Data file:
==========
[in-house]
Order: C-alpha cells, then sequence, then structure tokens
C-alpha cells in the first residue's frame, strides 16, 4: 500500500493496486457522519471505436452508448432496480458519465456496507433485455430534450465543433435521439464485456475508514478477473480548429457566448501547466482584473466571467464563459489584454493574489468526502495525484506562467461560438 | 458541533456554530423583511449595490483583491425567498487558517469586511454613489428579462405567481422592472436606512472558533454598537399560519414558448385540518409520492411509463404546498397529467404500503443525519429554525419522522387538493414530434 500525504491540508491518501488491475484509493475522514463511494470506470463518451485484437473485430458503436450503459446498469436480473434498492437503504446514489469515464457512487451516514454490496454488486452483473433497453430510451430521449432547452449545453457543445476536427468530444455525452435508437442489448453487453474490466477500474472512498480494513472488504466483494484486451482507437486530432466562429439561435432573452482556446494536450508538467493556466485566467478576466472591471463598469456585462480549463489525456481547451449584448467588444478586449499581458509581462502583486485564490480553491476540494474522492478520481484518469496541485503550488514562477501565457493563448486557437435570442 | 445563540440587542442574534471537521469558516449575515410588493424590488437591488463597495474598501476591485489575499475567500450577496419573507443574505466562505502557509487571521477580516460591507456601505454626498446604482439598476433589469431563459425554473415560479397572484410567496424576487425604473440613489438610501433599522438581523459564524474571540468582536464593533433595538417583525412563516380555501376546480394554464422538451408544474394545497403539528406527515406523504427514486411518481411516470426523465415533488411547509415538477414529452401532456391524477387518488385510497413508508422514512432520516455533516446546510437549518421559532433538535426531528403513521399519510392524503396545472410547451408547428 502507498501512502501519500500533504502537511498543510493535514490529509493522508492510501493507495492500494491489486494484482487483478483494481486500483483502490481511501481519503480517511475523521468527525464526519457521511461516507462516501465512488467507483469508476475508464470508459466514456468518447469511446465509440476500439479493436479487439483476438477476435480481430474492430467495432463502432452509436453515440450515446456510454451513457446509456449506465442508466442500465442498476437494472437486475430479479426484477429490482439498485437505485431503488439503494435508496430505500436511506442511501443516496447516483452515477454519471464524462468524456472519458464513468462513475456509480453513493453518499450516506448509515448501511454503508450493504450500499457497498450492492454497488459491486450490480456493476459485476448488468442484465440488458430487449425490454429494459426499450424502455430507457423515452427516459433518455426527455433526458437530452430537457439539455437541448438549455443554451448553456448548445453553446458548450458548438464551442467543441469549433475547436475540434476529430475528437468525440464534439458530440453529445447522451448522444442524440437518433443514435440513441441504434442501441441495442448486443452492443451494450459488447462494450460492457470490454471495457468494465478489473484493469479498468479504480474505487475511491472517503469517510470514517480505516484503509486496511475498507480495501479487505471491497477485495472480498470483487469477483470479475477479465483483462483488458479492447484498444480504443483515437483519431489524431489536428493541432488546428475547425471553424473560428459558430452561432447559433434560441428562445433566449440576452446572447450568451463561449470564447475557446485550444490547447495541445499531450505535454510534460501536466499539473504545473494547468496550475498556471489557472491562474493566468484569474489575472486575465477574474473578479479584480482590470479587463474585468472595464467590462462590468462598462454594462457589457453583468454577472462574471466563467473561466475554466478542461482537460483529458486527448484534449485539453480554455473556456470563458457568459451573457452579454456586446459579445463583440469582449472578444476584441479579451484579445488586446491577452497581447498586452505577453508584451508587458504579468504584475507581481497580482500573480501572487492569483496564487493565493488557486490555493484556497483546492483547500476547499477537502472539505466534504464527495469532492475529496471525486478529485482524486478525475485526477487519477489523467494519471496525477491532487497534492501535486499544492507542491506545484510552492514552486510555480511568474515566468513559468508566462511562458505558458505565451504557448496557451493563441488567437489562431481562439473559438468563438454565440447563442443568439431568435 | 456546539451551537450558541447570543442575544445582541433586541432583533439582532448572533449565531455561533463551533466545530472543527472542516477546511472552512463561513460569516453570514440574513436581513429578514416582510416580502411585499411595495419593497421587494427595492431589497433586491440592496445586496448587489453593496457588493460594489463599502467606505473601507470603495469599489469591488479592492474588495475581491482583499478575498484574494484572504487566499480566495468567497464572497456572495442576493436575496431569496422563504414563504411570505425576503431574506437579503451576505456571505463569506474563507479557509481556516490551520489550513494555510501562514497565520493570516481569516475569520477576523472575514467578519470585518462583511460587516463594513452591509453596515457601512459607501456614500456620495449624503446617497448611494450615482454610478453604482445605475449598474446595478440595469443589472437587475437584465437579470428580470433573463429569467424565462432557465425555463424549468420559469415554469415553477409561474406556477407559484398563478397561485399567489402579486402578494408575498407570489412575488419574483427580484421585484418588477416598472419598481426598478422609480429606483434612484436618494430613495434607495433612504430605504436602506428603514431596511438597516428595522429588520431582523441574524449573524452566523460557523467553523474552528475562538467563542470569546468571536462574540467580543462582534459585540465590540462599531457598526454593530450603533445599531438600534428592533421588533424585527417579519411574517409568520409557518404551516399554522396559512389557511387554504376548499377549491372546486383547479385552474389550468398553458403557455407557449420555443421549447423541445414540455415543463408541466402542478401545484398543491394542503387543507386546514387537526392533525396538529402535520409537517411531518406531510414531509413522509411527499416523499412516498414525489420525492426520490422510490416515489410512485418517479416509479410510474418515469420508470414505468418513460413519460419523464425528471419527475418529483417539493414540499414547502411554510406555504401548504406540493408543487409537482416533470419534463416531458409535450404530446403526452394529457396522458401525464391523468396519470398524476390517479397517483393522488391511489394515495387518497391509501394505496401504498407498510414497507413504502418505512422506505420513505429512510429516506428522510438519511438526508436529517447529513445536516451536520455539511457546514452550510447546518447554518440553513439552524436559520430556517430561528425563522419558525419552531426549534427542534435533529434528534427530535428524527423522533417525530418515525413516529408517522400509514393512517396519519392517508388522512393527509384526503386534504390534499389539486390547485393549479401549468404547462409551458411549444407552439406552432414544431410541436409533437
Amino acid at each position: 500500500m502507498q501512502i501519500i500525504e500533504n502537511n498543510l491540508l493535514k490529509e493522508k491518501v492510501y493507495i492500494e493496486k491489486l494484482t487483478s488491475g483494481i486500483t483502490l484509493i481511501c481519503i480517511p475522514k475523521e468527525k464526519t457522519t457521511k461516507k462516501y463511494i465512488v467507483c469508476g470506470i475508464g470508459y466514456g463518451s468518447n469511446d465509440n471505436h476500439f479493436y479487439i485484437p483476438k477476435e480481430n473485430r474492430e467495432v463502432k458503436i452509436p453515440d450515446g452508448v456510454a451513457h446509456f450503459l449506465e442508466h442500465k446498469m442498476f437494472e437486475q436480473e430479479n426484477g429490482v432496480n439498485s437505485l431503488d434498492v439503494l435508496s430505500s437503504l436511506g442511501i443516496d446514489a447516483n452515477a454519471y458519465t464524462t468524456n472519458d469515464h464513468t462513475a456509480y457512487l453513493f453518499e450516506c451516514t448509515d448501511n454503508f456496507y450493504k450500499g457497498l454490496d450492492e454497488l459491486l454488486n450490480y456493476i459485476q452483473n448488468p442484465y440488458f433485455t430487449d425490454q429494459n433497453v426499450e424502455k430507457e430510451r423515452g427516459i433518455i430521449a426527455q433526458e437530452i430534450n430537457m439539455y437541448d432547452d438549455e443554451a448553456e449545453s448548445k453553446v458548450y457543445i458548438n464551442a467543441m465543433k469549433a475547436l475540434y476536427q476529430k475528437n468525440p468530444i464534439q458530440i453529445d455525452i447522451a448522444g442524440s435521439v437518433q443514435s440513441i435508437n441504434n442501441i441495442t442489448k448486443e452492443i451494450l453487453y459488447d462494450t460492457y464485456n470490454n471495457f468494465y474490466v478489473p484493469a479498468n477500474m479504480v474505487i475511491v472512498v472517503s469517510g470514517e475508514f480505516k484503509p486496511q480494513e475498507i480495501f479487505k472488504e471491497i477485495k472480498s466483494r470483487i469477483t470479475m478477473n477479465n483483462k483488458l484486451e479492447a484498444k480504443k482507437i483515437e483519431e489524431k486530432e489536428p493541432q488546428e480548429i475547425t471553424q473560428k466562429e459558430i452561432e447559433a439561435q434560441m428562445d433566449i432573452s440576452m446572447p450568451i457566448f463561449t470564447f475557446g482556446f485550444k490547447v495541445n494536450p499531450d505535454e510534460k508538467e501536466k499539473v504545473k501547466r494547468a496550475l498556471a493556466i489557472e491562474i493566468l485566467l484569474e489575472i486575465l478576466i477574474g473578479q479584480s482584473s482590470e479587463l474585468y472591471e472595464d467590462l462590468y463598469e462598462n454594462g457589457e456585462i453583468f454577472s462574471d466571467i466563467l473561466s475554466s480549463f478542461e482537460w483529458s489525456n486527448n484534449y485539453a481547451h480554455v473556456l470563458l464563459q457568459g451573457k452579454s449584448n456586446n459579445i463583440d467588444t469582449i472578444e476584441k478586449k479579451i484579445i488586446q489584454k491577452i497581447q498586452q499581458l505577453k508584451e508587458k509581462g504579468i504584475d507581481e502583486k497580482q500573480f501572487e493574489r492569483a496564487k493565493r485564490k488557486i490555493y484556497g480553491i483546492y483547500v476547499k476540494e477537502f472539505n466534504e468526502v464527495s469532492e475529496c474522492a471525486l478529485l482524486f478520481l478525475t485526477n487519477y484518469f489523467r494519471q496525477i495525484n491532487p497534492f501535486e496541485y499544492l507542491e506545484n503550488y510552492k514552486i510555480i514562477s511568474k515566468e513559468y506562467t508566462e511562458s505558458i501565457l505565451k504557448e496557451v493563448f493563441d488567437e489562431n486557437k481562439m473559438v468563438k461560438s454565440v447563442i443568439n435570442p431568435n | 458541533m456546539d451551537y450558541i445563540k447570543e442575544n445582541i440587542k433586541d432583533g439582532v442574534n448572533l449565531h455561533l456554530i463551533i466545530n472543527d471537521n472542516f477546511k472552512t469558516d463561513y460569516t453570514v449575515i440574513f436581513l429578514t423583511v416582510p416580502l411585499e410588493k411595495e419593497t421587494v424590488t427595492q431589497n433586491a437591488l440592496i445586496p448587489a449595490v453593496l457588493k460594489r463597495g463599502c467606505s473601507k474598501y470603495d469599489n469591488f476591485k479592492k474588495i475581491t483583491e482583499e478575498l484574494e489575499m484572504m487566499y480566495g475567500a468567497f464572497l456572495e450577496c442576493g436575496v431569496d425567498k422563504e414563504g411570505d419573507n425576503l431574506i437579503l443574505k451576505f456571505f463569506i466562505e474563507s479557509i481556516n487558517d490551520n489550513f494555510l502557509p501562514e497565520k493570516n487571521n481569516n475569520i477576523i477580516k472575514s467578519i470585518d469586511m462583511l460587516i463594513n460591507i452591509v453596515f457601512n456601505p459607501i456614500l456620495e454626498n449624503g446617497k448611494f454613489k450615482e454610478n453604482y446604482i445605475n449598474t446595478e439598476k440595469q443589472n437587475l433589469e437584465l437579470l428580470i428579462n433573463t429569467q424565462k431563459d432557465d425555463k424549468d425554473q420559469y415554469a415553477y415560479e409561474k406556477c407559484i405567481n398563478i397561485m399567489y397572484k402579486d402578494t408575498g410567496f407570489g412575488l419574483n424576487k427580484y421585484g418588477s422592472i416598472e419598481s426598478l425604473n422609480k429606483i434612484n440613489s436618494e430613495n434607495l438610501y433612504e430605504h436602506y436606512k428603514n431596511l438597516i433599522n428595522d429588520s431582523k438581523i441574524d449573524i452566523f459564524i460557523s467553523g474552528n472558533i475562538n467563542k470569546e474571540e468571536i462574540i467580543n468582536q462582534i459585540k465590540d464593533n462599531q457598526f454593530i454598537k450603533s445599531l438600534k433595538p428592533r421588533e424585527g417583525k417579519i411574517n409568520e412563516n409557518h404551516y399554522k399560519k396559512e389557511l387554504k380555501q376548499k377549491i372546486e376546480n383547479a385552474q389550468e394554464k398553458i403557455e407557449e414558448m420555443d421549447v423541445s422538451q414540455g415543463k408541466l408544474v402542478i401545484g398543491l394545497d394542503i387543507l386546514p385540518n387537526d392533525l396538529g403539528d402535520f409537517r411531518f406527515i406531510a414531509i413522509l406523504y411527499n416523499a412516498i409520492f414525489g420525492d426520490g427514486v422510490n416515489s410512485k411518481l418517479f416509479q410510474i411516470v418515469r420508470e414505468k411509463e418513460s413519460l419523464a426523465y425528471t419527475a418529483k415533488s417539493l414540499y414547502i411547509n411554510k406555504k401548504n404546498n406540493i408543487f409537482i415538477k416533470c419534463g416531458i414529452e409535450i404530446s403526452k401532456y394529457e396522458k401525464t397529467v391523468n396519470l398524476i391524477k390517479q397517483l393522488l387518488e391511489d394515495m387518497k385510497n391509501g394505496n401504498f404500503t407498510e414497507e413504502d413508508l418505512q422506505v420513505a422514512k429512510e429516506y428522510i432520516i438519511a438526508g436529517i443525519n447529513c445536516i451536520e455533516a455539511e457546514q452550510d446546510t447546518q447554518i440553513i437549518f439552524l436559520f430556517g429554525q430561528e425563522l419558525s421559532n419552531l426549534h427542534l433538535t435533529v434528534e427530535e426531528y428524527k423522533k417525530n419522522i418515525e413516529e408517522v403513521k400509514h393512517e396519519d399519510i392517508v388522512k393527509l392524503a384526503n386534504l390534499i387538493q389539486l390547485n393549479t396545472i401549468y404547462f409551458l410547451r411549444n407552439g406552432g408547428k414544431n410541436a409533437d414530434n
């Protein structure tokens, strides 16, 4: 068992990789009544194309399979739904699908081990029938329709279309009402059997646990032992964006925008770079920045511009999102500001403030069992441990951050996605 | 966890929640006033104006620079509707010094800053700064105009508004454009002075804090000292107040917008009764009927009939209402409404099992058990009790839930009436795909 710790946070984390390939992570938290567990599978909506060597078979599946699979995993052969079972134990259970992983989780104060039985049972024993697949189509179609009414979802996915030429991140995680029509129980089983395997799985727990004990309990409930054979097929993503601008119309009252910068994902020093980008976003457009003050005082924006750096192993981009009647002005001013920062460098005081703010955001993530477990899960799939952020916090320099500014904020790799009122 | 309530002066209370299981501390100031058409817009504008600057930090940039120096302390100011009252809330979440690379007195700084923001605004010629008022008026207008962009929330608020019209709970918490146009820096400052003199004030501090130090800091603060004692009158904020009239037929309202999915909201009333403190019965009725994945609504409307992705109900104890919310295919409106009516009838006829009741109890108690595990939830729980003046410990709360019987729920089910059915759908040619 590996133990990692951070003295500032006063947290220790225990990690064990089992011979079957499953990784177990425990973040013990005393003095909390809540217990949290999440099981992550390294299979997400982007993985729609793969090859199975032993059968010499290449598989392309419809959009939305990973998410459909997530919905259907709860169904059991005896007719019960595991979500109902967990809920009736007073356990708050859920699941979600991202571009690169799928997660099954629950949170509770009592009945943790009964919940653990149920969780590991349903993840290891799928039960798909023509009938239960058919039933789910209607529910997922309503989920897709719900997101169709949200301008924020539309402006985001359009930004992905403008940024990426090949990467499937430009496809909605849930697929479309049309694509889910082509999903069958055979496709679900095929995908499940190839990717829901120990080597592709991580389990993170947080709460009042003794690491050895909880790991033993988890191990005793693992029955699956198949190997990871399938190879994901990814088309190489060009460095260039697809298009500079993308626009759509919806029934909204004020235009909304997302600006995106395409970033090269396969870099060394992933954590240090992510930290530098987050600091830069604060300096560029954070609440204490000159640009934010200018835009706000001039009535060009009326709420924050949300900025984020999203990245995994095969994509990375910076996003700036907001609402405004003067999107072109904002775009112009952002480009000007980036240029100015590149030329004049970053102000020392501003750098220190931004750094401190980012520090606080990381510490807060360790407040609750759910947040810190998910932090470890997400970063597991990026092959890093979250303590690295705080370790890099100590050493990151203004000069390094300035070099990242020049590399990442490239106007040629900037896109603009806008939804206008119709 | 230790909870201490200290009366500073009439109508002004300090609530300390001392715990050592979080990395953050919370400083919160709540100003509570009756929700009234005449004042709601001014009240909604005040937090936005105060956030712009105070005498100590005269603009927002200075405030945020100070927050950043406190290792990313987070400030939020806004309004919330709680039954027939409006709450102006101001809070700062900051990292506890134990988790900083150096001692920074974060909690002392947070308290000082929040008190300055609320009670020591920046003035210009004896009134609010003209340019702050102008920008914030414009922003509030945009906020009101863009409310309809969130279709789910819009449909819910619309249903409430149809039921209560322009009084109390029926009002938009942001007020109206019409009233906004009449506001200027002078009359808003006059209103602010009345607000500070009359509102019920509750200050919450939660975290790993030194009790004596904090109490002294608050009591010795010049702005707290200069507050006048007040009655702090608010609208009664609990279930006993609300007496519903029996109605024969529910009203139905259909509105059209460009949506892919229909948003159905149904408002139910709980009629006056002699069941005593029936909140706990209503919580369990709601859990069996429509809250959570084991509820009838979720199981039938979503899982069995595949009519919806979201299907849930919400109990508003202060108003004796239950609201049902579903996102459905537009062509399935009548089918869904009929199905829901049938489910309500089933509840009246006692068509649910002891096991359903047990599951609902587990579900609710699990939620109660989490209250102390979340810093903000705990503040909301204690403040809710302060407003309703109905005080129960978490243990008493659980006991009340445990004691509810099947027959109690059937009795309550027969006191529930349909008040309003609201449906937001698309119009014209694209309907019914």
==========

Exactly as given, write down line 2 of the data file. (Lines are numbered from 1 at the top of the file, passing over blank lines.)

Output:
Order: C-alpha cells, then sequence, then structure tokens